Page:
Support appears to be growing in North Carolina for using natural, restored and working lands to help offset carbon emissions and reduce flooding severity.
The Resilient Coastal Communities Program is part of a statewide effort to help local governments address climate change-related risks.
There’s no easy answer when it comes to flooding in the Albemarle-Pamlico region, but there’s a move on to not only live with water, but also to capitalize on it.
Surrounded by water, nonprofits in NC’s “Inner Banks” region say bringing the environment to the people is key to community resilience.
Environmental Justice Communities and climate change
With a shift in public perception and a statewide plan for climate resilience, efforts to shape policy and protect vulnerable communities still face challenges.
COVID-19 precautions have prompted annual and seasonal roadside cleanups organized by state organizations and community volunteer groups to be canceled or postponed.
UNCW’s MarineQuest outreach program Turtle Trash Collectors has launched a citizen-science project to better understand how COVID-19 is affecting pollution and marine debris.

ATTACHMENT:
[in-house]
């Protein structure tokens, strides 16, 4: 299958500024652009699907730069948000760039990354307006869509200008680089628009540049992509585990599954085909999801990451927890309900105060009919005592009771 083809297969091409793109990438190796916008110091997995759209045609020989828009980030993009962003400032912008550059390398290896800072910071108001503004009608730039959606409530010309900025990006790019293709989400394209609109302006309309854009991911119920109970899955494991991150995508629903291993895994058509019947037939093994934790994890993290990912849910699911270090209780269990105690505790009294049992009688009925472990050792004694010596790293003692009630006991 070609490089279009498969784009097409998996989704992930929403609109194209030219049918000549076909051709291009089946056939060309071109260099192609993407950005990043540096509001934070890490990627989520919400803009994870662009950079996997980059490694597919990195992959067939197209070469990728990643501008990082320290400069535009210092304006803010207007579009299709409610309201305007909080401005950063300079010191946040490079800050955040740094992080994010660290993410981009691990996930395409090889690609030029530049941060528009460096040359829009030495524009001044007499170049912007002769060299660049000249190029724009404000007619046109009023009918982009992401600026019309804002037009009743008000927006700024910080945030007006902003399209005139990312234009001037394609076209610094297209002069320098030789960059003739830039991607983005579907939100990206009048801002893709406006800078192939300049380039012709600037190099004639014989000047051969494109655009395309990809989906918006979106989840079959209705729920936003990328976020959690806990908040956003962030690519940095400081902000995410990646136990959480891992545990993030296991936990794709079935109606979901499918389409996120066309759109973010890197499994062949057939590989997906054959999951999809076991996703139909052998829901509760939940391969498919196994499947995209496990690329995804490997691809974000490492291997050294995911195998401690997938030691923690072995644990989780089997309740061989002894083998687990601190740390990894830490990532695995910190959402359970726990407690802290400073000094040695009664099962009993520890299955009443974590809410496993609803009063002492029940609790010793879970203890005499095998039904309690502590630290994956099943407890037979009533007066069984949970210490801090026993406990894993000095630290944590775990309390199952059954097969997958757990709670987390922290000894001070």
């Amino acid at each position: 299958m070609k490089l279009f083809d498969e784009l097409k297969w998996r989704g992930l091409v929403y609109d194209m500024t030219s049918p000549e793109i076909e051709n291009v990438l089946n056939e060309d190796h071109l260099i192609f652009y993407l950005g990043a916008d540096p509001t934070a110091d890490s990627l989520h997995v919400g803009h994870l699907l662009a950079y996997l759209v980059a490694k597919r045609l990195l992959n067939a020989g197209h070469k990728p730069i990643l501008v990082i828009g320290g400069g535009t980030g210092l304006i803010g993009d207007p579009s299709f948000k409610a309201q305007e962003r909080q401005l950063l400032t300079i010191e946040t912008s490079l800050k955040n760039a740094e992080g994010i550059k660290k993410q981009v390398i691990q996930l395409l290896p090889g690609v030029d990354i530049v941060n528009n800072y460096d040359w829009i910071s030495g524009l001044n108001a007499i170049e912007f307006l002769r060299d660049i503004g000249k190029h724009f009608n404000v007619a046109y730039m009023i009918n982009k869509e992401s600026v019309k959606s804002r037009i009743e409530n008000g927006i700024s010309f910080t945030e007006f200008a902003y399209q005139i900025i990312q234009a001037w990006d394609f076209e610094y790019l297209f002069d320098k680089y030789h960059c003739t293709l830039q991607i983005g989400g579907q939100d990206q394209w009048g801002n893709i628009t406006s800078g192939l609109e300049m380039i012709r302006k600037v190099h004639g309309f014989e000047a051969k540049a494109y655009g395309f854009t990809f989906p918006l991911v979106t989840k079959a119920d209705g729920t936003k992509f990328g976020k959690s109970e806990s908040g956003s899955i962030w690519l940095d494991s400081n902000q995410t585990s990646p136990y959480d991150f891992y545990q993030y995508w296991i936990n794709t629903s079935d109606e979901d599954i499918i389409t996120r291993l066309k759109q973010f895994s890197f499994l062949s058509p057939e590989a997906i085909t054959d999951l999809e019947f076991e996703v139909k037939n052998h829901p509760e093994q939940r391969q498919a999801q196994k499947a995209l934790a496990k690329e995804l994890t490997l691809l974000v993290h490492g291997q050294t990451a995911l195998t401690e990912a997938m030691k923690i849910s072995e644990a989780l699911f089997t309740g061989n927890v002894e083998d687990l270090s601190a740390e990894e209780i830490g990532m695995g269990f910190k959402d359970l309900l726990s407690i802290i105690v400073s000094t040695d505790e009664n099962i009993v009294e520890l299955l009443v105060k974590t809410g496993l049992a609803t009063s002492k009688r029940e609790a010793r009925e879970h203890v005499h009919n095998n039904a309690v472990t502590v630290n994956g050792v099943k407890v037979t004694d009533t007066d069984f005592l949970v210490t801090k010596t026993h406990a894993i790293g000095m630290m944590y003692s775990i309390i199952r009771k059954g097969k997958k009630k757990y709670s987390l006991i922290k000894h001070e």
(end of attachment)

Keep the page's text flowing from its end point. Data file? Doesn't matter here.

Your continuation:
Waste and recycling organization representatives have seen a change in what and how residential customers are recycling since the stay-at-home order was put in place this March to slow the spread of COVID-19.
Since March, cleanup organizers, who have noticed an increase in COVID-19 related litter, have had to adjust to coronavirus precautions in order to continue to combat litter and debris.
In the first in a series about how COVID-19 has changed the waste stream, including plastics, Ocean Friendly Establishments coordinators continue to encourage using reusables safely when possible.
Flooding in North Carolina’s coastal communities has rapidly worsened in scale and frequency as a result of climate change, but stormwater management is a costly problem, even when there’s political will, funding and community support.
The original state report on sea level rise in 2010 yielded controversy rather than policy changes to address the problem, but officials say there’s response happening now at the state and local levels.
Higher groundwater levels, heavier and more frequent rain storms and flooding associated with climate change threaten both individual and centralized systems for wastewater along the N.C. coast.
The Resilience Film Festival tells the stories of Hurricane Florences’ far-reaching effects and the importance of resilient communities as documented by community journalists.
The statewide plan released this week to address flooding, drought and extreme weather amid a growing population, aging infrastructure and public health threats is just a first step, officials say.